Author Topic: TV Awards Show: "The Stars of Library Music"  (Read 546 times)

kimhill

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TV Awards Show: "The Stars of Library Music"
« on: February 03, 2020, 04:11:36 PM »
I just took a look at Wikipedia for a couple of prominent library music artists- Alan Hawkshaw, Keith Mansfiekd, Brian Bennet. I guess I was a bit surprised that they seem to be still around- in their late 70s/early 80s. I'm sure there are many others, too.

I wonder if anyone has the kind of entertainment connections to explore the possibility of a steaming TV show featuring some of these amazing musicians. With all the cut-throat streaming competition, it seems like a good era for exploring niche content like this (not to mention economical production technology). Hell, just think about the kind of dreck you've seen scrolling through on Netflix or Amazon!

The guys we still have with us won't be around forever. Maybe there's an angle with bringing in some hip-hop artists who've sampled from these guys. It would be great to have a chance to show some appreciation for these guys who have given us all so much enjoyment! And almost no "regular people" have any idea about this music they've heard all their lives. Another conceptual peg, perhaps.

Anyway, I just had to throw this out there….


bongo_rock

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Re: TV Awards Show: "The Stars of Library Music"
« Reply #1 on: February 03, 2020, 04:28:37 PM »
Hi kimhill!

Finding library-produced music used as "soundtrack" from those names you mentioned shouldn't be much of a problem. I know for sure that both Hawkshaw and Mansfield did several tracks that appeared on TV shows and movies. Many other artists did too, but most probably for commercials and advertisements that was broadcasted sometime ago. Today's library music of course doesn't sound the same way as it did in the 70's and 90's.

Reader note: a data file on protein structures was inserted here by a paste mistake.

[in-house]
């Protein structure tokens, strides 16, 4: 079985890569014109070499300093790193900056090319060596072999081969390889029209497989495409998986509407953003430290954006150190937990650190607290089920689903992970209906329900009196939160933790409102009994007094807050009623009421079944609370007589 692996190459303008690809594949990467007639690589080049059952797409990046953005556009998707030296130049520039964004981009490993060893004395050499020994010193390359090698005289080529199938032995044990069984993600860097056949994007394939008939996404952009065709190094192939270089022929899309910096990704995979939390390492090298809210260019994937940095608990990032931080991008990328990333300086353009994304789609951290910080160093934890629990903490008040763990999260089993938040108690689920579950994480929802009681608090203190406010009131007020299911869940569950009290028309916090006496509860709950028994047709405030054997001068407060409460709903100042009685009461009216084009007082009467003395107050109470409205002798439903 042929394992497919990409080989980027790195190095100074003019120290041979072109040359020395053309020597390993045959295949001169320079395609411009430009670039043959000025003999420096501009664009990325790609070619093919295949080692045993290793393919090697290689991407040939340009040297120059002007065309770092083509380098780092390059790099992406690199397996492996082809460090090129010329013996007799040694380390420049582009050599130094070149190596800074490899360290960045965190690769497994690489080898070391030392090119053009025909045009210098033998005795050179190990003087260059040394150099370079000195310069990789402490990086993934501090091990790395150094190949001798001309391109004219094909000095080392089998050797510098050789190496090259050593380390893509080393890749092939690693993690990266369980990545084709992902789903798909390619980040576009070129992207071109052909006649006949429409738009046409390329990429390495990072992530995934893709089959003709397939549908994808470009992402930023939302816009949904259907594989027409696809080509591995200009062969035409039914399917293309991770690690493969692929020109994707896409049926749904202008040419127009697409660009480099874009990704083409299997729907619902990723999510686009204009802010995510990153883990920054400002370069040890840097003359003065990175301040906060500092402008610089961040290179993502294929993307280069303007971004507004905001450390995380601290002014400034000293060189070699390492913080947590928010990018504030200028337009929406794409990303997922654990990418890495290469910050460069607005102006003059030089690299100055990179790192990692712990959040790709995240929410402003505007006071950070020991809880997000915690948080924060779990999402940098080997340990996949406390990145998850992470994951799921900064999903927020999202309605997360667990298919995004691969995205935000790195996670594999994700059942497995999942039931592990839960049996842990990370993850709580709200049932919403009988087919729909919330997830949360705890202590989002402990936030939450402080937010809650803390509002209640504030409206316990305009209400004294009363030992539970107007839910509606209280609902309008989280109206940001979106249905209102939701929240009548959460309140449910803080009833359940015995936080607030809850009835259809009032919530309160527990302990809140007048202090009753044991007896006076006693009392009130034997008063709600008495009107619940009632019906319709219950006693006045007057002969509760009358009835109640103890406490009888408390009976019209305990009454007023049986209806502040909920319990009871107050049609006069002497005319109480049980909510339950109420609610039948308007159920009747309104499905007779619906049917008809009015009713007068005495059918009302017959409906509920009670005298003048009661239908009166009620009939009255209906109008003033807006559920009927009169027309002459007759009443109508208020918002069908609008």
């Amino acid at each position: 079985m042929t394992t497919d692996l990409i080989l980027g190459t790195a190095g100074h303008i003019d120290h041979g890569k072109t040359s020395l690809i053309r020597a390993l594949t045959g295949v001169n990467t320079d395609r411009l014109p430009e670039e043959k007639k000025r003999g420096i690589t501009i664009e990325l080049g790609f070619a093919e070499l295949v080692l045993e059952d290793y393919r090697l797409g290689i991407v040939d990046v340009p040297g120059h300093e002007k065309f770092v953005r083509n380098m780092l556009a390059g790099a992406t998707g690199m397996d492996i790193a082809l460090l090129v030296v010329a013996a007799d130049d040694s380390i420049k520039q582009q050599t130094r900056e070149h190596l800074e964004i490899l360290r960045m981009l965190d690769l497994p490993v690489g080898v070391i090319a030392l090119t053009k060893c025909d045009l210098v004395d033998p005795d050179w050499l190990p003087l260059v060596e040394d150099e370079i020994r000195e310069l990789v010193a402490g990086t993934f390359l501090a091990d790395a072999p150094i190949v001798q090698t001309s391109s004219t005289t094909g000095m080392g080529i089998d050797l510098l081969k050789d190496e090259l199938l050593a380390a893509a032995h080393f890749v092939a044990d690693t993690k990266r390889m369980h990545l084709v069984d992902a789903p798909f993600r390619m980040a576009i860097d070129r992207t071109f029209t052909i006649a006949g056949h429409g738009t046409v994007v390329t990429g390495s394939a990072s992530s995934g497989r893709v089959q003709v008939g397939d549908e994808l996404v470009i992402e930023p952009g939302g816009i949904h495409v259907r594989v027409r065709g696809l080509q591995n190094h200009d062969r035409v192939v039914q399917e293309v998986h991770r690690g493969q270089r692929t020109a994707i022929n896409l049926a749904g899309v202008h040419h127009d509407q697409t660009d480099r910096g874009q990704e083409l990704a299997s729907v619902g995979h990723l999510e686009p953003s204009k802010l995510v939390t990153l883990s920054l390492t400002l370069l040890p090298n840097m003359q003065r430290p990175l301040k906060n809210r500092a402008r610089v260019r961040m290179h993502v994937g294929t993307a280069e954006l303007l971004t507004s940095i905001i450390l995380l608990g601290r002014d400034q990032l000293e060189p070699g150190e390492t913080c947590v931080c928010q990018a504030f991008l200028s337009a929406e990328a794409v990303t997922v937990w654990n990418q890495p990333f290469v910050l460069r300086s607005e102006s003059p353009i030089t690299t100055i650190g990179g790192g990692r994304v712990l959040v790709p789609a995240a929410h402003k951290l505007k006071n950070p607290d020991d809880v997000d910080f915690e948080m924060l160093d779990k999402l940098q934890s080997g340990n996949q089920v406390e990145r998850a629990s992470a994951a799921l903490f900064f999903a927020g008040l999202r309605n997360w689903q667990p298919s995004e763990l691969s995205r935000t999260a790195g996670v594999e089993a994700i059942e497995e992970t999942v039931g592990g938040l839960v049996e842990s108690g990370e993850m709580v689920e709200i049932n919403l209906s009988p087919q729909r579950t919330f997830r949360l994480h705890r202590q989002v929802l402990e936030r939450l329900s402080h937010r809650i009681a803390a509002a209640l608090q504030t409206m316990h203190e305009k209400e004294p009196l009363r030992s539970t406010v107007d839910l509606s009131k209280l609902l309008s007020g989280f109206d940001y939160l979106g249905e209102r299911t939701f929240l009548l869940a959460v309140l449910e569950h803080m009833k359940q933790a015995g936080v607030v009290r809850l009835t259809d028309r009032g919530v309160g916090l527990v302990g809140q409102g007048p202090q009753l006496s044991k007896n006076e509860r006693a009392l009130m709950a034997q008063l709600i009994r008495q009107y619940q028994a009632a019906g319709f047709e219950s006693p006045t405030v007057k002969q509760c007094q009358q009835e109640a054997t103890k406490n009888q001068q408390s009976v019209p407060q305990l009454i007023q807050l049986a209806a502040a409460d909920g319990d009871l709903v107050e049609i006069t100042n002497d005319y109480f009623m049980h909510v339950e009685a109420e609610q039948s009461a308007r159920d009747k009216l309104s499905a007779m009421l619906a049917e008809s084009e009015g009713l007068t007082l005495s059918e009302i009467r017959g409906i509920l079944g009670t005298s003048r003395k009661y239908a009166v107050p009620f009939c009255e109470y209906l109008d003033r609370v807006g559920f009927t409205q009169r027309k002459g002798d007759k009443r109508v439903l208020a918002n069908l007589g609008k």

There was a, let's say, not-so-good "documentary" produced sometime ago by HutTwent9 Films that featured Hawkshaw and a few others. Teaser below;

https://www.youtube.com/watch?v=RgOMibjOJcw&t=0s

I think stackjackson's review in this thread of the whole film says it all;

https://librarymusicthemes.net/index.php?topic=67.15

It didn't properly introduce any of the artists and basically just swiped through a bunch of DJ's who rambled on about how fun they think it is to sample library music... It was a shame, really. Those who are really into library music would easily detect this, but somebody new to the scene would miss alot if they didn't know about the "behind the scenes"-viewpoint of it all.

kimhill

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Re: TV Awards Show: "The Stars of Library Music"
« Reply #2 on: February 03, 2020, 06:07:03 PM »
Thanks for the tips! I guess it's not surprising that someone has already done something on this. Judging from the trailer, it was a fairly serious effort, too. It takes time & money to get specific people on camera, and especially when you film them together in groups. This documentary is at least on Amazon & Apple purchase/rental. Looks like these guys did their homework.

I was sorry to read here that this doc focuses so much on DJs & current producers, as opposed to the musicians themselves, and the unique periods in time. Speaking selfishly, I'm interested in the classic stuff, like KPM/Bruton/De Wolf/Themes/etc. - from mid-1960s to 1980-ish. It was funny that the trailer soundtrack included Keith Mansfield's "Mono Ski," which I happened to hear earlier this morning.

I'm guessing that many of the classic era musicians are in the UK. Maybe someone over there could track down Alan Hawkshaw & convince him to do a Facebook live interview for the folks at librarymusicthemes.net and elsewhere.

bongo_rock

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Re: TV Awards Show: "The Stars of Library Music"
« Reply #3 on: February 03, 2020, 07:44:05 PM »
Thanks for the tips! I guess it's not surprising that someone has already done something on this. Judging from the trailer, it was a fairly serious effort, too. It takes time & money to get specific people on camera, and especially when you film them together in groups. This documentary is at least on Amazon & Apple purchase/rental. Looks like these guys did their homework.

You're welcome!  :)